A special committee for the UC system chose a UCLA economics major, Abraham (Avi) Oved, who is active in campus Jewish organizations and whose parents hail from Israel, to become one of the two student representatives on the UC regents board, the Los Angeles Times reports.
The other representative already on the board is Sadia Saifuddin, a UC Berkeley student, who will serve through the 2014-15 school year. Saifuddin, who is Muslim, has championed divesting university funds from companies that work with Israel’s military.
This decision comes after the furor on UC campuses over the BDS movement targeting Israel and a recent controversy erupting from those wishing to deny undergraduate student council offices trips to Israel.
Oved, a senior in the 2014-2015 school year, has been the internal vice president of the campus undergraduate student government as well as participating in the UCLA Jewish Student Union and the Hillel organization.
UC officials stated that the reason Oved was chosen was because he was the strongest candidate, not to balance the board regarding disputes involving Israel. Oved has opposed divestment; he has suggested that UC invest in companies that work to establish peace between Israelis and Palestinians. He told the Times, “I think it’s an absolutely beautiful statement for UC to have a Jewish student and a Muslim student work together regardless of religious or political or cultural differences, in order to improve higher education,” adding that he hoped working with Saifuddin would be an example for opposing groups to “come together and focus on similarities rather than differences.”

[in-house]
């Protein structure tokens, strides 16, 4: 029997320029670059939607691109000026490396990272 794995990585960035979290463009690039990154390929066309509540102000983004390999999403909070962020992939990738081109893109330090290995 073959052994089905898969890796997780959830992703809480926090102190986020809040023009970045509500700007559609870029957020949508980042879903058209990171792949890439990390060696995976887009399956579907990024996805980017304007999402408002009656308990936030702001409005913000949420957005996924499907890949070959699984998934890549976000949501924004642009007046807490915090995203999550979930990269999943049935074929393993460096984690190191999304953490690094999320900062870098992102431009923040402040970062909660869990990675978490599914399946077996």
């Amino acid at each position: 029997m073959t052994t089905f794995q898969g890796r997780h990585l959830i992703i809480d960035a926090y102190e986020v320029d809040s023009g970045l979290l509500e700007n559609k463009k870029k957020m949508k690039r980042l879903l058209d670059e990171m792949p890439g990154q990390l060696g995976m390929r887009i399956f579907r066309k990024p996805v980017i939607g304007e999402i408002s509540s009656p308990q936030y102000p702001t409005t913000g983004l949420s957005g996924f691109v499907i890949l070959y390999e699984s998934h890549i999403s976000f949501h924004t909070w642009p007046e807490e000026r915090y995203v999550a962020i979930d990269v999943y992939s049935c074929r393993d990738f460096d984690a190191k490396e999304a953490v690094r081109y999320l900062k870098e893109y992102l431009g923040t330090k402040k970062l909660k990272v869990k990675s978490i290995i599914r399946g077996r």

UC regent George Kieffer, who headed the committee choosing the student regents, told the Times, “We didn’t focus on Sadia as a Muslim student last year, and we didn’t focus on Avi as a Jewish student this year. We just made the best selection.” He praised the process for “the openness and vibrancy of the university and the university’s undergraduates.”
Oved would be the regent-designate for a year, giving him a voice but no vote; in 2015-16, he would take Saifuddin’s place. Saifuddin called Oved “an enthusiastic and capable leader, and an avid learner.”